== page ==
Apriorism, Psychologism, and Conceptualism about Thought Experiments

Dokos 2014 (1):27-47 (2014)
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Epistemological optimists about thought experiments hold that imagination could be under certain conditions source of epistemic justification. Their claim is usually based on one of three dominant conceptions about epistemic value of thought experiments. Apriorism states that imagination may serve as unique a priori source of new synthetic knowledge about the actual world. I argue against this view and show that apriorism is either too weak, or too strong or too vague. Psychologism is viable, yet not fully clear conception about new meta-knowledge obtained by thought experimenting. I compare some interpretations of this position and present reasons for favorizing one of them. Conceptualism considers thought experiments as instruments for cleaning our conceptual systems. I argue that this position is in fact not about epistemic value of thought experiments, but about one specific usage of experimental result.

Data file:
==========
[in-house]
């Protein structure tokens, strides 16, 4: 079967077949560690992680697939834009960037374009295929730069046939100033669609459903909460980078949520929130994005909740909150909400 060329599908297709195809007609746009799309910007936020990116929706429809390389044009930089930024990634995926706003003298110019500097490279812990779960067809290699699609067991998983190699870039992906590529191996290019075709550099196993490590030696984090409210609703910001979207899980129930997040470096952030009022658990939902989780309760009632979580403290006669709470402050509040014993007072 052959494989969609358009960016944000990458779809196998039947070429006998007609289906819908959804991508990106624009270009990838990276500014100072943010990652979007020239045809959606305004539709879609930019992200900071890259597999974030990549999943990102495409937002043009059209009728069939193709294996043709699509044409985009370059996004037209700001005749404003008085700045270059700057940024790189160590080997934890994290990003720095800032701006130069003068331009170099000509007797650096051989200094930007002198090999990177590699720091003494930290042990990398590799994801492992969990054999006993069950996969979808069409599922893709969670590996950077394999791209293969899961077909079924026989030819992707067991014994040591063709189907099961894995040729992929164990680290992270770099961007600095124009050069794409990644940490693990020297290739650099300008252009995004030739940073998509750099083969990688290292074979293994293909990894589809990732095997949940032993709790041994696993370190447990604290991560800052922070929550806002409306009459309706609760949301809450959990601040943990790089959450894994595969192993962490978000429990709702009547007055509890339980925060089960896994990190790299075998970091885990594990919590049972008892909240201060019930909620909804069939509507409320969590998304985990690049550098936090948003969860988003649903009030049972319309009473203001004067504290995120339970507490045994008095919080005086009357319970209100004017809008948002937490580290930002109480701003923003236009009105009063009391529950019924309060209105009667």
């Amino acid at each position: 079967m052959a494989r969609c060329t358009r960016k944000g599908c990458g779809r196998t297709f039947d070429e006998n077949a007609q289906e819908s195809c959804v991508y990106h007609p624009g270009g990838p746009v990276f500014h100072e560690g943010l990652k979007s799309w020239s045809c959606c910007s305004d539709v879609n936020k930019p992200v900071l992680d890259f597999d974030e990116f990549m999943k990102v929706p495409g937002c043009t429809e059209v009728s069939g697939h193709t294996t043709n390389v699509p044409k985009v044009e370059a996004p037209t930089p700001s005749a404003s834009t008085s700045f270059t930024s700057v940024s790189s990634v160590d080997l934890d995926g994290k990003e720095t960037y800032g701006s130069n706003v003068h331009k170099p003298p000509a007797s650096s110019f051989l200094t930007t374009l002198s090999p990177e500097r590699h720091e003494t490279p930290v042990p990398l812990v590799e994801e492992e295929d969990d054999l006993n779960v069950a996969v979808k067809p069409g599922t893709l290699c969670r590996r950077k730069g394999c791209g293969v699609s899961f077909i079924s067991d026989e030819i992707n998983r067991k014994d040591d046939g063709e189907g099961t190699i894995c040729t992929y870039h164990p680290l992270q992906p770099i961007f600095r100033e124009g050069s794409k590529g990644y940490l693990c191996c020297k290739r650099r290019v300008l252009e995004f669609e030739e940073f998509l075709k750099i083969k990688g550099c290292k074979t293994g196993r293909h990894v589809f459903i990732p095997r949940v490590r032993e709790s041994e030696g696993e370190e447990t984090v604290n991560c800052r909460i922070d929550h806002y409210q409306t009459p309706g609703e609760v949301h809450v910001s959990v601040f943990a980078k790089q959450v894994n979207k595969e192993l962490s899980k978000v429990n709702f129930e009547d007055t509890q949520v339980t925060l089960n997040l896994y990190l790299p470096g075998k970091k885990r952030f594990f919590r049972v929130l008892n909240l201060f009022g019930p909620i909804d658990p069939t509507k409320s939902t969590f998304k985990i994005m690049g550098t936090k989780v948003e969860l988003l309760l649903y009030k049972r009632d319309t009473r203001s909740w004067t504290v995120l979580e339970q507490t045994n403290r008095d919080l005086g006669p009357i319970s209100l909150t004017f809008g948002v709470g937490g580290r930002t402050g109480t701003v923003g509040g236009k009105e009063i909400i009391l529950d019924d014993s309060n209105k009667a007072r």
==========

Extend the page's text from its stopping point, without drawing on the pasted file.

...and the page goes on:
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Marek Picha
Masaryk University

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References found in this work

The Logic of Scientific Discovery.Karl Popper - 1959 - Studia Logica 9:262-265.
The Logic of Scientific Discovery.K. Popper - 1959 - British Journal for the Philosophy of Science 10 (37):55-57.
Thought experiments.Roy A. Sorensen - 1992 - New York: Oxford University Press.
Thought Experiments.Roy A. Sorensen - 1992 - Oxford and New York: Oup Usa.

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